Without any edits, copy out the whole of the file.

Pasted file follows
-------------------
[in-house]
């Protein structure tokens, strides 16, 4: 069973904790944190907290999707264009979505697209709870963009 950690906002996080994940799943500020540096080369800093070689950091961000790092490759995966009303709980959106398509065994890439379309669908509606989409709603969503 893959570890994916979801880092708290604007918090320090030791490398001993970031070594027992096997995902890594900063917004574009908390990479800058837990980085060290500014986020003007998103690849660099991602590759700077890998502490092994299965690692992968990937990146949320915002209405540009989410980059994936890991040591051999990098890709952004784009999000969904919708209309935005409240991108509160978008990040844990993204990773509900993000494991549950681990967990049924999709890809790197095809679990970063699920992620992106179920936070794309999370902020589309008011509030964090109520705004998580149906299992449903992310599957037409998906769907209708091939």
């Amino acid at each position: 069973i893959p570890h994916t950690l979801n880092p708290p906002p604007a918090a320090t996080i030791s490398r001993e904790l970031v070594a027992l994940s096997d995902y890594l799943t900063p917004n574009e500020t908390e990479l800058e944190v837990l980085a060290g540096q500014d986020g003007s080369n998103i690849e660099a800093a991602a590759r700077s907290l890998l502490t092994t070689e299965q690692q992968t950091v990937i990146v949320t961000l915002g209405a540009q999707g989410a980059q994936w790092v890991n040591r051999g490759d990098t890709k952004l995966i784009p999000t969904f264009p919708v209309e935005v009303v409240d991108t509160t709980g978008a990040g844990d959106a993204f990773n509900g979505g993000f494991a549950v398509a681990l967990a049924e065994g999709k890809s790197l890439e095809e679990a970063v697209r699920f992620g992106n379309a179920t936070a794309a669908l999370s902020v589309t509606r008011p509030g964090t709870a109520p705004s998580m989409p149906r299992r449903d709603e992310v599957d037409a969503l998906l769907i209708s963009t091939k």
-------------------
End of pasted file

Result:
[in-house]
């Protein structure tokens, strides 16, 4: 069973904790944190907290999707264009979505697209709870963009 950690906002996080994940799943500020540096080369800093070689950091961000790092490759995966009303709980959106398509065994890439379309669908509606989409709603969503 893959570890994916979801880092708290604007918090320090030791490398001993970031070594027992096997995902890594900063917004574009908390990479800058837990980085060290500014986020003007998103690849660099991602590759700077890998502490092994299965690692992968990937990146949320915002209405540009989410980059994936890991040591051999990098890709952004784009999000969904919708209309935005409240991108509160978008990040844990993204990773509900993000494991549950681990967990049924999709890809790197095809679990970063699920992620992106179920936070794309999370902020589309008011509030964090109520705004998580149906299992449903992310599957037409998906769907209708091939």
């Amino acid at each position: 069973i893959p570890h994916t950690l979801n880092p708290p906002p604007a918090a320090t996080i030791s490398r001993e904790l970031v070594a027992l994940s096997d995902y890594l799943t900063p917004n574009e500020t908390e990479l800058e944190v837990l980085a060290g540096q500014d986020g003007s080369n998103i690849e660099a800093a991602a590759r700077s907290l890998l502490t092994t070689e299965q690692q992968t950091v990937i990146v949320t961000l915002g209405a540009q999707g989410a980059q994936w790092v890991n040591r051999g490759d990098t890709k952004l995966i784009p999000t969904f264009p919708v209309e935005v009303v409240d991108t509160t709980g978008a990040g844990d959106a993204f990773n509900g979505g993000f494991a549950v398509a681990l967990a049924e065994g999709k890809s790197l890439e095809e679990a970063v697209r699920f992620g992106n379309a179920t936070a794309a669908l999370s902020v589309t509606r008011p509030g964090t709870a109520p705004s998580m989409p149906r299992r449903d709603e992310v599957d037409a969503l998906l769907i209708s963009t091939k």